The End of Baal Teshuvah Discrimination 

29

By Rabbi Yitzchok Fingerer

I recently was menachem avel a mourner who I only knew peripherally. I wasn’t familiar with his particular pedigree or family background but I assumed from his ha’varah and general comportment that this respected Ben Torah came from a heimish home and was perhaps second generation American.

After acknowledging my presence, he said that he wanted to share something personal with me. He said, “It must be tough convincing people in Brooklyn about the imperative and urgency for Kiruv. After all, so many Flatbush and Borough Park Yidden come from families that have preserved the Mesorah for generations. How can these Yidden be expected to understand the plight of those American Jews who are so close to losing their entire heritage? How could they relate to the fact that there are other Jews that are  languishing and suffocating to keep any vestige of Yiddishkeit alive?”

He really hit the nail on the head. His assessment was accurate. Supporting Kiruv is an uphill battle as many, unfortunately, still haven’t yet sensed the dire straits that Klal Yisroel is in as a whole.

However, what did this have to do with the Avel? The Halacha is that the conversation in a makom shiva should ideally be about the niftar.

Then this presumed yeshivish/heimish “greenhorn” laid the bombshell.

“I am fourth generation American. My great grandfather was totally secular. My grandfather was a leader of a Conservative Temple. My father, the niftar, was the first member of his family to receive a basic Jewish education. I, in turn, went to the finest Yeshivos and learned in Kollel for many years. My kids are all chashuva Bnei Torah. However, without Kiruv, we would be barely affiliated. Few people know and realize that my entire family’s Yiddishkeit is the result of a few very dedicated Rabbonim who were mekarev others. Those intrepid Rabbonim who saw the pintele Yid and spark of Kedusha in every Yid; those tzaddikim that understood that we are all bnei Avrohom, Yitzchok V’Yaakov regardless of level of affiliation. No one would suspect me or my family of coming from baalei Teshuvah. No one would dare guess that at my Seder table growing up there were relatives who brought pastrami on rye sandwhiches and drove home from the seder. My father, z”l, will have a Kaddish and thousands of hours of Torah learning from descendants, because there were great people who weren’t myopic, short sighted or insular but saw the future of Klal Yisroel wasn’t limited to a select few but encompassed and included all Yidden, no matter what.”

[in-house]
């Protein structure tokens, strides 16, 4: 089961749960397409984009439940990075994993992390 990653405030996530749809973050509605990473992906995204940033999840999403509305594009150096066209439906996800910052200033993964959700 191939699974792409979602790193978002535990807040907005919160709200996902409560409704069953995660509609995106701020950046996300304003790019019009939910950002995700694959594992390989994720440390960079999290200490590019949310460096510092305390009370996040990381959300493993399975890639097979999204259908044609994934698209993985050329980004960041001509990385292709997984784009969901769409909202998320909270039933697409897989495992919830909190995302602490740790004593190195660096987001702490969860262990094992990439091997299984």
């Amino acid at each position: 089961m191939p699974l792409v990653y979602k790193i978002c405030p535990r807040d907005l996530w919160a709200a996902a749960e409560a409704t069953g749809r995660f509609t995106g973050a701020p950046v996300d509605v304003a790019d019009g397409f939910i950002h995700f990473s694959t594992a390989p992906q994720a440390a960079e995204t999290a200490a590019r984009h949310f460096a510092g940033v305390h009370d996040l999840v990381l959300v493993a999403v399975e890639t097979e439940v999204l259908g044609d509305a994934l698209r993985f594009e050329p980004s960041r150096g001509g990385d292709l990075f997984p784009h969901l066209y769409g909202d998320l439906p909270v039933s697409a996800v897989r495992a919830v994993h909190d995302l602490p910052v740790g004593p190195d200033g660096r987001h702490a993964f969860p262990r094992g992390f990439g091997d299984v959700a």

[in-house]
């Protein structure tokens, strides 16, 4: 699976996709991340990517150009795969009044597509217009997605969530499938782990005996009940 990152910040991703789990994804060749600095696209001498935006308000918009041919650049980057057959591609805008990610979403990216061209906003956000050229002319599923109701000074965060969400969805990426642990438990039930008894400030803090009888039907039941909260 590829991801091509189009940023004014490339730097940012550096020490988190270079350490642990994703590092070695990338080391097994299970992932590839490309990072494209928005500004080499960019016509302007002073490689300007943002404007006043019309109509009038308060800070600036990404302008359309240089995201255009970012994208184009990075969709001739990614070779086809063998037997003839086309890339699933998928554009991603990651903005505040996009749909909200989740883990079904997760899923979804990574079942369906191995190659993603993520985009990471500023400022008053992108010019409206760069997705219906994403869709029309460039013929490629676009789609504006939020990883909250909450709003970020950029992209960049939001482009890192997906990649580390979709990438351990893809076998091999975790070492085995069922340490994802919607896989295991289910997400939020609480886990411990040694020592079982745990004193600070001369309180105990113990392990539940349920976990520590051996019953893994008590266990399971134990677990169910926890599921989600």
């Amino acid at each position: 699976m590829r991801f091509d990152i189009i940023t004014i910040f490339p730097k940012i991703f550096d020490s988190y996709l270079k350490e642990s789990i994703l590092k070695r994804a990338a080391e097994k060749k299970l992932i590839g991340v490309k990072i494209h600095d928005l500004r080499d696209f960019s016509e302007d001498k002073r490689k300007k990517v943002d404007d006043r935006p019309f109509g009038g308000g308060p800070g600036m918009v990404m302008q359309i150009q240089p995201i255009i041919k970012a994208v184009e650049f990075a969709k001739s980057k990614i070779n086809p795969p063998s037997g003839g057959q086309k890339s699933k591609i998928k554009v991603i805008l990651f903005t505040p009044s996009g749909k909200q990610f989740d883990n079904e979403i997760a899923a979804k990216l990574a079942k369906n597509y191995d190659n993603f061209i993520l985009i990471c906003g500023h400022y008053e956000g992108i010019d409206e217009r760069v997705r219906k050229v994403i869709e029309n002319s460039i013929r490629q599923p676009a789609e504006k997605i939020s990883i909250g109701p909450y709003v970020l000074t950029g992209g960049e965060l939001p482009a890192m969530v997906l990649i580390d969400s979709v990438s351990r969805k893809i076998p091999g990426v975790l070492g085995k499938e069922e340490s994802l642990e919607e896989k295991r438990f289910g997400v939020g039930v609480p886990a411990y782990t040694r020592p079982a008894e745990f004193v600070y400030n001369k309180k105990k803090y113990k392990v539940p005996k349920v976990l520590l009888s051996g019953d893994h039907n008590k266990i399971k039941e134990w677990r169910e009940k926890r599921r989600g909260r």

I was shocked to discover this person’s background. However, this wasn’t the first time I’ve confronted such special individuals. Very often, I meet people from Flatbush who confide to me that one or both of their parents or grandparents are baalei Teshuvah.

The avel continued,

“Very often people like me choose to hide our true backgrounds. I did too but now with my loss I find that sad and strange. In reality we should be at the vanguard of supporting Kiruv. One moment of introspection led me, and should lead others to realize that we owe our entire spiritual existence and all our zechusim to Kiruv. I really appreciate that BJX put Kiruv on the map locally.”

It seems to me that many Baalei Teshuva feel compelled to disguise their identities. They are afraid they will encounter societal stigma. That’s exceedingly sad. They should be respected and revered for their herosim and tremendous self sacrifice. Many of us born into frum families don’t come close to their supreme Ahavas Hashem, fidelity and devotion. Instead, they should have pride in their choices and backgrounds.

Many people don’t realize that their child’s rebbi or morah may be a child of baalei Teshuvah or may even be a Baal Teshuvah him or herself. Many of the most popular authors of seforim, read the world over, and several of the most renowned rebbeim are actually  baalei Teshuvah from totaly secular backgrounds. These great mashpiim are mamash changing lives, positively impacting and inspiring Yidden even from Yeshivish and Chassidish homes.

All because of Kiruv.

29 COMMENTS

  1. We all came from Avrohom who was a ger. Today we see so many Children and grandchildren of so called choshuva admorim and rabbonim who are going off. It’s sad but each person has free will. I have seen quite a few who wear streimels but are mechalel shabbos and eat trief. Then you see kids who are wearing knitted yarmulkas and daven seriously and learn Torah as well. Free will is everywhere. Avrohom had a yishmoel. Yitzchak had an Esav. And so on. You as a parent do your part but always remember ultimately your child has free will.

  2. Why did he have to admit his background?
    The fact is that when it comes to Shidduchim, it is extremely hard for a Baal Tshuva to be accepted. Our typical Heimishe people start thinking of lack of Taharas Hamishpacha, and push away any Shidduch whose grandparents were Ballei Tshuvah. Even when your son tells you that his Chavrusah comes from Baalei Tshuvah you get upset.

    • As a ba’al teshuva myself, I can say that baruch Hashem, I never had any problem, neither marrying an FFB, nor marrying off any of my children. Now, when it comes to parnassah, that’s a different story.